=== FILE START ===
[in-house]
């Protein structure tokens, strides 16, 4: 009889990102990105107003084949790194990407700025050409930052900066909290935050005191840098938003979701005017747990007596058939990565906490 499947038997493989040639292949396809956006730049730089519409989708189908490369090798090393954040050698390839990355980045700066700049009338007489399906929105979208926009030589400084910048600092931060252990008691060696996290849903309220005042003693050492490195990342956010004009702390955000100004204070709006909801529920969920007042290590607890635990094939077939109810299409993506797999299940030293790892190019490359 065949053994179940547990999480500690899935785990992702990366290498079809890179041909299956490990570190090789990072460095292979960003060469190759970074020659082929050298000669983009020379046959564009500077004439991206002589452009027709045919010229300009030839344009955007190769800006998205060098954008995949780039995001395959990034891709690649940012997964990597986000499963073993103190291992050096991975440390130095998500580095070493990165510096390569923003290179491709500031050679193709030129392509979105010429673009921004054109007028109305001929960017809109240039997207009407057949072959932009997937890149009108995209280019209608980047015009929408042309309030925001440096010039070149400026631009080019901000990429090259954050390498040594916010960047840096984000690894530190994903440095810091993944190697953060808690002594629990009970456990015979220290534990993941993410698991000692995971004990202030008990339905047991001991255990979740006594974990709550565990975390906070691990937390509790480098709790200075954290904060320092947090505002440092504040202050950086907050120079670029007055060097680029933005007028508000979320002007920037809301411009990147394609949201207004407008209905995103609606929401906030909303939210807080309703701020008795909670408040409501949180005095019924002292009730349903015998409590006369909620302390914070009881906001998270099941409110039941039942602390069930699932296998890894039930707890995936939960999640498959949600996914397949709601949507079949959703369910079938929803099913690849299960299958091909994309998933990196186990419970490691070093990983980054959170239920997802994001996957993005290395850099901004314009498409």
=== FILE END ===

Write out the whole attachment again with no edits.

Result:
[in-house]
């Protein structure tokens, strides 16, 4: 009889990102990105107003084949790194990407700025050409930052900066909290935050005191840098938003979701005017747990007596058939990565906490 499947038997493989040639292949396809956006730049730089519409989708189908490369090798090393954040050698390839990355980045700066700049009338007489399906929105979208926009030589400084910048600092931060252990008691060696996290849903309220005042003693050492490195990342956010004009702390955000100004204070709006909801529920969920007042290590607890635990094939077939109810299409993506797999299940030293790892190019490359 065949053994179940547990999480500690899935785990992702990366290498079809890179041909299956490990570190090789990072460095292979960003060469190759970074020659082929050298000669983009020379046959564009500077004439991206002589452009027709045919010229300009030839344009955007190769800006998205060098954008995949780039995001395959990034891709690649940012997964990597986000499963073993103190291992050096991975440390130095998500580095070493990165510096390569923003290179491709500031050679193709030129392509979105010429673009921004054109007028109305001929960017809109240039997207009407057949072959932009997937890149009108995209280019209608980047015009929408042309309030925001440096010039070149400026631009080019901000990429090259954050390498040594916010960047840096984000690894530190994903440095810091993944190697953060808690002594629990009970456990015979220290534990993941993410698991000692995971004990202030008990339905047991001991255990979740006594974990709550565990975390906070691990937390509790480098709790200075954290904060320092947090505002440092504040202050950086907050120079670029007055060097680029933005007028508000979320002007920037809301411009990147394609949201207004407008209905995103609606929401906030909303939210807080309703701020008795909670408040409501949180005095019924002292009730349903015998409590006369909620302390914070009881906001998270099941409110039941039942602390069930699932296998890894039930707890995936939960999640498959949600996914397949709601949507079949959703369910079938929803099913690849299960299958091909994309998933990196186990419970490691070093990983980054959170239920997802994001996957993005290395850099901004314009498409």